Passion is not a problem for Fausto Puglisi. In describing various elements — the Ballets Russes, Sonia Delaunay, the Statue of Liberty and color, among them — the words “obsessed” and “obsession” rolled off his tongue again and again. This bombastic enthusiasm raced through the clothes.
The designer’s fall collection was a collision course of contrasts, some of which paired well together, while others weren’t meant to be. “It’s ladylike and young; it’s wife and mistress at the same time; chic and shock; sophisticated and a little bit vulgar,” said Puglisi, who is fearless in his pursuit of his extreme ethos.
Kaleidoscopic patchworks of black, ivory and red, or turquoise, purple and black were the collection’s constant, meticulously placed on sheaths, short flared skirts, sweatshirts, aggressive biker jackets and skimpy dresses with bra tops. Many of the pieces bore modernist Baroque embroideries, such as gold triangles arranged down the front of a skirt, or the vestige of Lady Liberty, whom Puglisi loves.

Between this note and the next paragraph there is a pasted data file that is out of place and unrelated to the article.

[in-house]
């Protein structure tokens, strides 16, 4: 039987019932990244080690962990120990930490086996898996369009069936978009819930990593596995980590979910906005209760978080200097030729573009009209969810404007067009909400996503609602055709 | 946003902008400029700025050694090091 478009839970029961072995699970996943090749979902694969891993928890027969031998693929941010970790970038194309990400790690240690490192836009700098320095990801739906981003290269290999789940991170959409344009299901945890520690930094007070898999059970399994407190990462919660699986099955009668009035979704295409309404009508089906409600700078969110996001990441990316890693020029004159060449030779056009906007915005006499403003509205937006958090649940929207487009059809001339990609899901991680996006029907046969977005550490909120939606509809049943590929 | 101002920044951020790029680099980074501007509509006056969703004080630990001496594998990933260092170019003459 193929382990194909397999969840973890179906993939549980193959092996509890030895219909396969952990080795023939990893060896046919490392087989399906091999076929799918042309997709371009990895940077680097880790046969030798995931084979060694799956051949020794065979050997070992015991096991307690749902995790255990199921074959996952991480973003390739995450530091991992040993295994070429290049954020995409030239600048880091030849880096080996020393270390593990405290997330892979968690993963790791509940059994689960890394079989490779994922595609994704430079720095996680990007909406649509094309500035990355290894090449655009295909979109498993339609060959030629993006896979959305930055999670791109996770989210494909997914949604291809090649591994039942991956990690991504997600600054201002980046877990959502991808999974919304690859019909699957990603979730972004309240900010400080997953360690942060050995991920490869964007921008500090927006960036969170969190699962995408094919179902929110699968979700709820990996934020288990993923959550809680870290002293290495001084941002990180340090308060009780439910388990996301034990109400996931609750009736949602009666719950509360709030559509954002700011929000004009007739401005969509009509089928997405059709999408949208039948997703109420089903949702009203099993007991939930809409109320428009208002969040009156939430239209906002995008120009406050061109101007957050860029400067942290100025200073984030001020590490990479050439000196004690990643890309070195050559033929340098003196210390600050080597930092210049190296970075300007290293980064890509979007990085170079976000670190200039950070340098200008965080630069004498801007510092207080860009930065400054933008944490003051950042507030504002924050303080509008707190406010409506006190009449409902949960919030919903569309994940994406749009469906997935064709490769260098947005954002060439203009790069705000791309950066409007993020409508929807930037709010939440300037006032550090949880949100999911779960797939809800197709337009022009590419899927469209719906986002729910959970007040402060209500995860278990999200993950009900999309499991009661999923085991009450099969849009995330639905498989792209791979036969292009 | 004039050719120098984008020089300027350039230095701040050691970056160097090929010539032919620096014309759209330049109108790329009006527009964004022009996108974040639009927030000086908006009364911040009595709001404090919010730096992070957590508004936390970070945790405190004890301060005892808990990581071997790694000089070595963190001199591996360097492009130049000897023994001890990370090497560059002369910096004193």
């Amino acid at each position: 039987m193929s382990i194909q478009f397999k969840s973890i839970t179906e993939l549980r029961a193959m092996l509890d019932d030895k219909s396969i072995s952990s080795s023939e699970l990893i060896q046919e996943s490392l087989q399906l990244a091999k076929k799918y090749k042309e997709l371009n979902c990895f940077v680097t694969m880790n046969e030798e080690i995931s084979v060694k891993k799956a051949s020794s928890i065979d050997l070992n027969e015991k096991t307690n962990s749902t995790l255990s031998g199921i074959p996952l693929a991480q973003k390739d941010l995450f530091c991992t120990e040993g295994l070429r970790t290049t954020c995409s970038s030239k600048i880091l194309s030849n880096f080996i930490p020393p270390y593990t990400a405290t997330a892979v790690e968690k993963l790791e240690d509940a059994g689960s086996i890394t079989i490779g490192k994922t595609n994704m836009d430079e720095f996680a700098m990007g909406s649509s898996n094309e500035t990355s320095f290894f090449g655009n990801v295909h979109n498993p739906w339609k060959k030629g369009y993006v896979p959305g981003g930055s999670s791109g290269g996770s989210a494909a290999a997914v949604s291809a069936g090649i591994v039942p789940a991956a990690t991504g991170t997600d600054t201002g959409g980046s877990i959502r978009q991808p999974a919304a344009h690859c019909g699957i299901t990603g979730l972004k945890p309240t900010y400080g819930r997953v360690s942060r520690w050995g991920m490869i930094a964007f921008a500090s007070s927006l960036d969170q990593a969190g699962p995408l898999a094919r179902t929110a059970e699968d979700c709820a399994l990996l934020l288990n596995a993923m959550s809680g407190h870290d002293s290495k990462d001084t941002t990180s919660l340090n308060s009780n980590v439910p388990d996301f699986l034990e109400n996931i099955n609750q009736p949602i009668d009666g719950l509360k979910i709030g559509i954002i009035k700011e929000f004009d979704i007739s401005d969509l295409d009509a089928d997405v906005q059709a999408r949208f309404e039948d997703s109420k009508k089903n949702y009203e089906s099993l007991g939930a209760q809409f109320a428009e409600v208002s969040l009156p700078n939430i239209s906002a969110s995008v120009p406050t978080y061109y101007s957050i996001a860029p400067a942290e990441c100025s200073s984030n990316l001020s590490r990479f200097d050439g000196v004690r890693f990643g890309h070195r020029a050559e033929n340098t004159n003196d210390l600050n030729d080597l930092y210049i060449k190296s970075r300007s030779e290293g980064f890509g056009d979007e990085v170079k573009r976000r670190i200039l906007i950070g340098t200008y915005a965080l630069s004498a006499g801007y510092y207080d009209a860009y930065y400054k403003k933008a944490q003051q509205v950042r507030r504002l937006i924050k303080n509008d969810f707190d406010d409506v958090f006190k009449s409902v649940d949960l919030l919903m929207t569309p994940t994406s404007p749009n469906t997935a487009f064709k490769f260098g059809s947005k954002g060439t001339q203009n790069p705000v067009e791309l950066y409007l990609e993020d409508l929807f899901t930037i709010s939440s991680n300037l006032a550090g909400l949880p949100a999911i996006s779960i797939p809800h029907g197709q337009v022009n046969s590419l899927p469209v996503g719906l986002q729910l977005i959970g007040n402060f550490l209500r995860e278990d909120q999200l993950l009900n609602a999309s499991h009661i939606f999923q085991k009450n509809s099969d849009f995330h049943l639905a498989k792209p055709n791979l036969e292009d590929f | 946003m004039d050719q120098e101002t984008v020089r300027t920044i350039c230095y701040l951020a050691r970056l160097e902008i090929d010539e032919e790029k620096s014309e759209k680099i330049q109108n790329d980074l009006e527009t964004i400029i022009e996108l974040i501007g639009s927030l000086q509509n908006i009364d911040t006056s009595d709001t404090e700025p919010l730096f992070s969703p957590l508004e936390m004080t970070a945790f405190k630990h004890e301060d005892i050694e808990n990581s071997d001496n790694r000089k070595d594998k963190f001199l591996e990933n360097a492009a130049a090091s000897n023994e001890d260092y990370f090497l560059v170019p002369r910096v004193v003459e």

It was a lot to handle, at times too much. Craftsmanship was not a question. Refined cuts and rich materials, including a base of wool crepe, did much to streamline the visual cacophony, except in the case of long-sleeve T-shirts worn with pleated midlength skirts — a look at once edgy and dowdy. Puglisi’s blitz of the bold made the most sense when he followed the feisty, young and flirty theme, as with a short apron dress in a blue color scheme with a splash of angular embroideries, and patchwork leggings worn under a boxy top.